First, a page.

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Re: (TFT) What kind of tactics are useful?
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- Subject: Re: (TFT) What kind of tactics are useful?
- From: Richard Walters <firstname.lastname@example.org>
- Date: Thu, 2 Oct 2008 07:54:01 -0700 (PDT)
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I remember back to some of the first games I played and I recall being a bit frustrated because there were routinely 6-10 people and my character, being new, tended to be stuck in the back of the group near the wizard. In fact, they told me to "stay with the group and protect the wizard." I took this pretty literally, and found myself quite bored very quickly. The problem was that the group often elected to stay put and let the enemy come to them. So, I would spend one round standing there looking tough. The enemy would approach, and some would be engaged either first round or second, but normally i would still be unengaged in the rear, protecting the flank.
Mostly because there wasn't much else to do, I kept at the game and read the rulebooks while I stood there and others argued about this and that. And when I got my first attribute point I picked up crossbow talent and purchased a heavy crossbow. Knowing that I would have up to three rounds unengaged in most battles, I could march with crossbow loaded and cocked in my hands and fire at my turn for action in round 1. Sure, sometimes I needed to roll to miss my own party members (which really made some of them nervous), but it gave me a 3d ranged attack in round one, and I would spend round 2 readying my sword.
I've found over the years that quite a few GM's expand the talent lists of TFT. And, I've noticed that most of them include a form of "quickdraw" in that expanded talent list. If you're in one of these worlds, then bow talent becomes much more viable. If you can fire until they get close and then whip out a sword, then it makes sense to have a bow.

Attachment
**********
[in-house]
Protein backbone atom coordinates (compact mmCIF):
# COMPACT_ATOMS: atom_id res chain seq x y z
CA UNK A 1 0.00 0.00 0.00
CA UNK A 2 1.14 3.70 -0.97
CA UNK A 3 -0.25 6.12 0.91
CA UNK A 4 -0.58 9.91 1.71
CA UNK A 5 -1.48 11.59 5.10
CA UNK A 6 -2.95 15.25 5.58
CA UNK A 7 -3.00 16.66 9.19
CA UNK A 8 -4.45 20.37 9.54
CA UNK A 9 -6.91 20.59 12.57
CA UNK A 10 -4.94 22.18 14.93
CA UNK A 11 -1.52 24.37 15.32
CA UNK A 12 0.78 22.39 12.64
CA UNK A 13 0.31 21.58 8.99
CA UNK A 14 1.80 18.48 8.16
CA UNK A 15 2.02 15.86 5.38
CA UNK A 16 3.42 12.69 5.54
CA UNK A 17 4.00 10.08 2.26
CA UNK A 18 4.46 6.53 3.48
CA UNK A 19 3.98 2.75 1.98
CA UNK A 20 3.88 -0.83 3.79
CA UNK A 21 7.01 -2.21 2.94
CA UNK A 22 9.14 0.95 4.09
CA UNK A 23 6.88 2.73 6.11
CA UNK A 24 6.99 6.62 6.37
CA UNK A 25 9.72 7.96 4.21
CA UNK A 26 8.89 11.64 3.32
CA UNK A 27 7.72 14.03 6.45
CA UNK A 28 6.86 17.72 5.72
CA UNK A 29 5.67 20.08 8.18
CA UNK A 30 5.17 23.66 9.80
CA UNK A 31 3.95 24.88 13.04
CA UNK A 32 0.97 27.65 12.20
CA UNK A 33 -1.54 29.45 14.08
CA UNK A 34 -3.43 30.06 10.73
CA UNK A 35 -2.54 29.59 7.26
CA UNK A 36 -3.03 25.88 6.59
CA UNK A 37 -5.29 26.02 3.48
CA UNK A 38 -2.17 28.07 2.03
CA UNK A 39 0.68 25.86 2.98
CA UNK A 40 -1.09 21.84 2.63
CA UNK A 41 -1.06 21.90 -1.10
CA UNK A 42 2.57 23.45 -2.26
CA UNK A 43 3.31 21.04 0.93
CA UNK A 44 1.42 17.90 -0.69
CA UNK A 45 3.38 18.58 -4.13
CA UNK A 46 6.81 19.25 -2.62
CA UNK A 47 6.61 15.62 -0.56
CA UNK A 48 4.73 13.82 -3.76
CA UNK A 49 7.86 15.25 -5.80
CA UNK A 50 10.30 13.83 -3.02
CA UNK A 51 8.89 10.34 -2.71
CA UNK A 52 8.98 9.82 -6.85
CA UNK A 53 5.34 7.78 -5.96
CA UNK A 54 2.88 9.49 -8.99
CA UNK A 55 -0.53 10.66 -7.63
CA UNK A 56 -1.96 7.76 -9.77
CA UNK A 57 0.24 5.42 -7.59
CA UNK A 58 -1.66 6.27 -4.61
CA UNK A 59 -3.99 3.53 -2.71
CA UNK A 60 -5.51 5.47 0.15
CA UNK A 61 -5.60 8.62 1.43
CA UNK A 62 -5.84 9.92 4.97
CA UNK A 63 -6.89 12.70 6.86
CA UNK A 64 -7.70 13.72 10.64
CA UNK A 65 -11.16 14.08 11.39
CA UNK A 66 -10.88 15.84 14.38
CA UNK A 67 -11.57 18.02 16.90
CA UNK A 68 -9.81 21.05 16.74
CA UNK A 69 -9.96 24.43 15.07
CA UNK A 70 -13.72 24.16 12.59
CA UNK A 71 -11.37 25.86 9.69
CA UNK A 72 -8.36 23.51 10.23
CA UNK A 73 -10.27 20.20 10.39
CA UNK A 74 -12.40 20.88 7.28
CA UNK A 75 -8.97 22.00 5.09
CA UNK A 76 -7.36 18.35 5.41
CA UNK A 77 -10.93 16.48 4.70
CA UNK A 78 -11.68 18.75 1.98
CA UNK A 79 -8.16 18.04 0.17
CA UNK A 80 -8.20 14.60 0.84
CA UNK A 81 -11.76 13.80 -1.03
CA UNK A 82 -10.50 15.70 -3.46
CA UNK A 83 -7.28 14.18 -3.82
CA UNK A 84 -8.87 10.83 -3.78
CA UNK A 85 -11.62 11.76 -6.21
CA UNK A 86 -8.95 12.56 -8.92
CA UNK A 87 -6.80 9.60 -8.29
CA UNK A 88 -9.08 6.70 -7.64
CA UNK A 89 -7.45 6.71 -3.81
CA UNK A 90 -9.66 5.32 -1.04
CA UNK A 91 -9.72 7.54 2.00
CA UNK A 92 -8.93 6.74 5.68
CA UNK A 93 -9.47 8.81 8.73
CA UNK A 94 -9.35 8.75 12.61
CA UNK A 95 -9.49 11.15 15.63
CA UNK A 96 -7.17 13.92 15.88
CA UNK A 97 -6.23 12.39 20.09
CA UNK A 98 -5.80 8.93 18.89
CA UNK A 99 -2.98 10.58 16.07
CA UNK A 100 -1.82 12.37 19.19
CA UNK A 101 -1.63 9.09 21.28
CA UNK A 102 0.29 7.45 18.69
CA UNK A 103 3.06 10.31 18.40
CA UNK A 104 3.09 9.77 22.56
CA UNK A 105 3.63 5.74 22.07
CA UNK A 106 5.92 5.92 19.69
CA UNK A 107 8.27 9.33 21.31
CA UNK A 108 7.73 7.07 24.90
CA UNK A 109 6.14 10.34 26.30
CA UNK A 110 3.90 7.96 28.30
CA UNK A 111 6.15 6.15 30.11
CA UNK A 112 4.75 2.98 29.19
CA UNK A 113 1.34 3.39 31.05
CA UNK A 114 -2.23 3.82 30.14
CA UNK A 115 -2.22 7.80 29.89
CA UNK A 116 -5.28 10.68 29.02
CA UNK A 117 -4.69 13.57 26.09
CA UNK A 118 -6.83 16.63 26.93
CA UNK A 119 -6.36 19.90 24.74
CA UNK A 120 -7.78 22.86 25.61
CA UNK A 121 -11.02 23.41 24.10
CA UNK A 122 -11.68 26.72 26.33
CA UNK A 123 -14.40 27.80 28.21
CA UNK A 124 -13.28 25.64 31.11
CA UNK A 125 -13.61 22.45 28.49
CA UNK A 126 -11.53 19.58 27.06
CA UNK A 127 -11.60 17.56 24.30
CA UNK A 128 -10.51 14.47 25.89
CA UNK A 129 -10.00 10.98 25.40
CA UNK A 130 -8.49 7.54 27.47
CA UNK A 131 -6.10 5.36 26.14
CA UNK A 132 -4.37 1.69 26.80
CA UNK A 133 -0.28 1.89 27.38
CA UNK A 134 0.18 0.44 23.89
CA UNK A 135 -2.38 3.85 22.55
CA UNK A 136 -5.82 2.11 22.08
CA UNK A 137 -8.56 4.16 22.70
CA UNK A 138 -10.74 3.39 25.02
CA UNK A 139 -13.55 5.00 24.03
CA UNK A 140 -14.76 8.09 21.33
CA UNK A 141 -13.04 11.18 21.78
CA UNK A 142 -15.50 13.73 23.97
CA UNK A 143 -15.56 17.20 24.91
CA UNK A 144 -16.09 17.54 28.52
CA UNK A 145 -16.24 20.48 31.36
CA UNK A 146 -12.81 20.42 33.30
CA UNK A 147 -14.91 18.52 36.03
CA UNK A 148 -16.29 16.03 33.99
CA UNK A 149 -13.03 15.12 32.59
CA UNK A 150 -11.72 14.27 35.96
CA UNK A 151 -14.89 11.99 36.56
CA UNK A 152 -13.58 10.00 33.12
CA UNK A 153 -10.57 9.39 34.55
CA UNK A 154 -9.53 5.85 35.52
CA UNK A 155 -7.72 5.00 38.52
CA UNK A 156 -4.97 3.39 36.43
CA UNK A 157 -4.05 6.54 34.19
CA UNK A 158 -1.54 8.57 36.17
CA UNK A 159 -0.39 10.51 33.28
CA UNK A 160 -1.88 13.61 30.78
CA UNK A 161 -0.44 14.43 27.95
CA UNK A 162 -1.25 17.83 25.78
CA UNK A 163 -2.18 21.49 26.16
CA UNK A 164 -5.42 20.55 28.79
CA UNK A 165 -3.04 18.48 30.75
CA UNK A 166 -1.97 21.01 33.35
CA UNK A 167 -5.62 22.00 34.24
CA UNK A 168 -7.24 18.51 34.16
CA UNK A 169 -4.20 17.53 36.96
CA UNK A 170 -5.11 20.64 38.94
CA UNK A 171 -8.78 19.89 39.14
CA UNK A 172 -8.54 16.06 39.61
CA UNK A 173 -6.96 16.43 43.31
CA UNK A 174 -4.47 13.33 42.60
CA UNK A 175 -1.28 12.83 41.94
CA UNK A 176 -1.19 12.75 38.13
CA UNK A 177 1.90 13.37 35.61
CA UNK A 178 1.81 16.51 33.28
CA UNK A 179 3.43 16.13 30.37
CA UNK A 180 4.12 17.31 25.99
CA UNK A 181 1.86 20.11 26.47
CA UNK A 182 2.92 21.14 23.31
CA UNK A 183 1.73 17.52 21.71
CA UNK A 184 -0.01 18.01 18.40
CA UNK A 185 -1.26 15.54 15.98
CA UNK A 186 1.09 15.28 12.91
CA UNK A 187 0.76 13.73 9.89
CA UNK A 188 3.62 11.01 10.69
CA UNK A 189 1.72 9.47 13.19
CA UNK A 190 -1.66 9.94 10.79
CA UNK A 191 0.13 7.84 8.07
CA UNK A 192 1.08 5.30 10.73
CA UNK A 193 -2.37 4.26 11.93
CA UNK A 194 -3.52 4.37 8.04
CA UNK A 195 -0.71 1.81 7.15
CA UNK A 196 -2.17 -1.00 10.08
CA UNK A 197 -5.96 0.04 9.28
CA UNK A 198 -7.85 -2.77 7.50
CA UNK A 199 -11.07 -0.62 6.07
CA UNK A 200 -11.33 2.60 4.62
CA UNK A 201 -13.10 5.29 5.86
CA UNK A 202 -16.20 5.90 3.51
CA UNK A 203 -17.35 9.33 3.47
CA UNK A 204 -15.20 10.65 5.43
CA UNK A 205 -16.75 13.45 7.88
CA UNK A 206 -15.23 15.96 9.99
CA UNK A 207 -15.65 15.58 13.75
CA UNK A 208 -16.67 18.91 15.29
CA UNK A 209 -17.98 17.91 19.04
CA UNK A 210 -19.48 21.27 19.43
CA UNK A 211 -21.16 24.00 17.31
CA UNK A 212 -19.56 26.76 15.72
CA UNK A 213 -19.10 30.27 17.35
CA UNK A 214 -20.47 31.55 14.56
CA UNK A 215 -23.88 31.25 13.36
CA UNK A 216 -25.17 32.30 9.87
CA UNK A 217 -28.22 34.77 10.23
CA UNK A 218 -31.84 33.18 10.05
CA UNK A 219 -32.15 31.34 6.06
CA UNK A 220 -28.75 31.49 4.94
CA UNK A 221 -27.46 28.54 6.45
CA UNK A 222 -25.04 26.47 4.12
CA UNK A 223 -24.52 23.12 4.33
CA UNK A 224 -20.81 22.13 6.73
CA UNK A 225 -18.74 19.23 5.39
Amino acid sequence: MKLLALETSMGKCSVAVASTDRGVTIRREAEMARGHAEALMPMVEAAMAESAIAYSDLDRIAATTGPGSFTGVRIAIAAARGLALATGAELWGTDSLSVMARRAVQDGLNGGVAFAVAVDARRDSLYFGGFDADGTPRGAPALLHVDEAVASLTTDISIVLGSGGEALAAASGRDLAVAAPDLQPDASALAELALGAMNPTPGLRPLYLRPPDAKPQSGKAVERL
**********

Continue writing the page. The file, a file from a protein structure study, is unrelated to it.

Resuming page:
By the way, the original reasoning for quickdraw in our circle came from a debate over thrown weapons. The argument suggested that if a person with thrown weapons talent can ready and throw in the same round, why can't he simply ready and not throw? The counter is that thrown weapons are typically weighted and balanced so they can be easily grabbed and thrown. But, the obvious next point is, then why can't you just ready the thowing axe and not throw it, but instead hit someone? The rule was vague enough that, in our group, it became acceptable to ready a "throwable weapon" and instead use it without throwing it if the person moved into one of your front hexes.
We were on the slippery slope from there. Next someone quick readied their javelin and argued that they could set with it against a charge. This was not allowed since setting essentially involves taking one knee and bracing the weapon against the ground, and sometimes your own feet (depending on how you do it). It certainly involves moving your hold away from the center of balance to a point further toward the base end of the pole weapon (hense the reason a set comes before a charge).
So, it wasn't long before we added a "quickdraw" to make it possible to positon and draw any weapon and use it in the same round.
----- Original Message ----
From: Mark Tapley <email@example.com>
Sent: Thursday, October 2, 2008 10:18:48 AM
Subject: Re: (TFT) What kind of tactics are useful?
At 20:58 -0400 10/1/08, TFT Digest wrote:
>Also, I'd like to ask about ranged weapons. To me... they seem kind of
>useless. Once your foes have any kind of decent armor on, it becomes very
>hard to damage them with a 1 die bow.
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